Nidhi Kumar, M.D.
This Saint Peter’s University Hospital cardiologist practices what she calls “holistic cardiology” with her patients and in her own life.
Exercise plays an integral role, says Dr. Kumar, 36, who lives in central New Jersey with her husband, Raj, 41, an investment banker, their two daughters and a Labradoodle. Dr. Kumar, a native of New Jersey, attended Columbia University and Robert Wood Johnson Medical School, followed by a residency in Internal Medicine at New York University, where she went on to become a chief medical resident. She completed her cardiology fellowship at Mount Sinai Medical Center in New York City and joined the cardiology practice of her father, Ashok Kumar, M.D., “the next day,” she says—but she’s actually been associated with Saint Peter’s since age 12, when she worked as a hospital volunteer.
Could you describe your holistic view of medicine? Medical care is paramount, but lifestyle and your general attitude toward life are also important. Having a negative attitude or bad habits can cause chest pain, just as real cardiac problems do. Exercise is critically important in this regard.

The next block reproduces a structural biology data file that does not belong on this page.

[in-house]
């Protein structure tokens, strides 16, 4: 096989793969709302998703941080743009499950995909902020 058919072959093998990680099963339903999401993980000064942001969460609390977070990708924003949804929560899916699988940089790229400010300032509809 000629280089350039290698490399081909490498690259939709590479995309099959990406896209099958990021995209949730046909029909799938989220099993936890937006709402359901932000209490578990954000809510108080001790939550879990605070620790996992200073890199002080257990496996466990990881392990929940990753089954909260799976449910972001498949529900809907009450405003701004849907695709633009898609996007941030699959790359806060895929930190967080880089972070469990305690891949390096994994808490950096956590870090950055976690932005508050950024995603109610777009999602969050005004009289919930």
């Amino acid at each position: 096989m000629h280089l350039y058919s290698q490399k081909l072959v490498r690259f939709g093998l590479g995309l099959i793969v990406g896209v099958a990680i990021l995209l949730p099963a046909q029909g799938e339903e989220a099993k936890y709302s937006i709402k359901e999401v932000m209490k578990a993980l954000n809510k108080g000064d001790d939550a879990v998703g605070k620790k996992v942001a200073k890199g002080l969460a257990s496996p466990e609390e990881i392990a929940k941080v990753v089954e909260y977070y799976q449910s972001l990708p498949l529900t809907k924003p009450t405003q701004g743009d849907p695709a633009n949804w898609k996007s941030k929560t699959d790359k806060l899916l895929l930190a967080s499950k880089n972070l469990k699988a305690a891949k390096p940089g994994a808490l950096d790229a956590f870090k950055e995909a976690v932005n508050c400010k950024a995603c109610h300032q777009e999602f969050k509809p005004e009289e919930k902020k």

How so? I think exercise is 50 percent mental— it contributes to mental health as much as to physical health. I tell my patients if you just exercise for your body you are missing the point. You need to work out what’s going on in your head as much as you need to work out what’s going on in your body.
You take a different kind of exercise class yourself. What is it? It’s called the Lotte Berk Method, which involves exercises performed with the use of a ballet barre. It focuses on strength, endurance and balance, the tenets we should all live by both in exercise and in life.
Were you a dancer yourself? No, I played soccer and lacrosse growing up. After my first child was born, I discovered the exercise program at a studio in Manhattan, where I still take class regularly.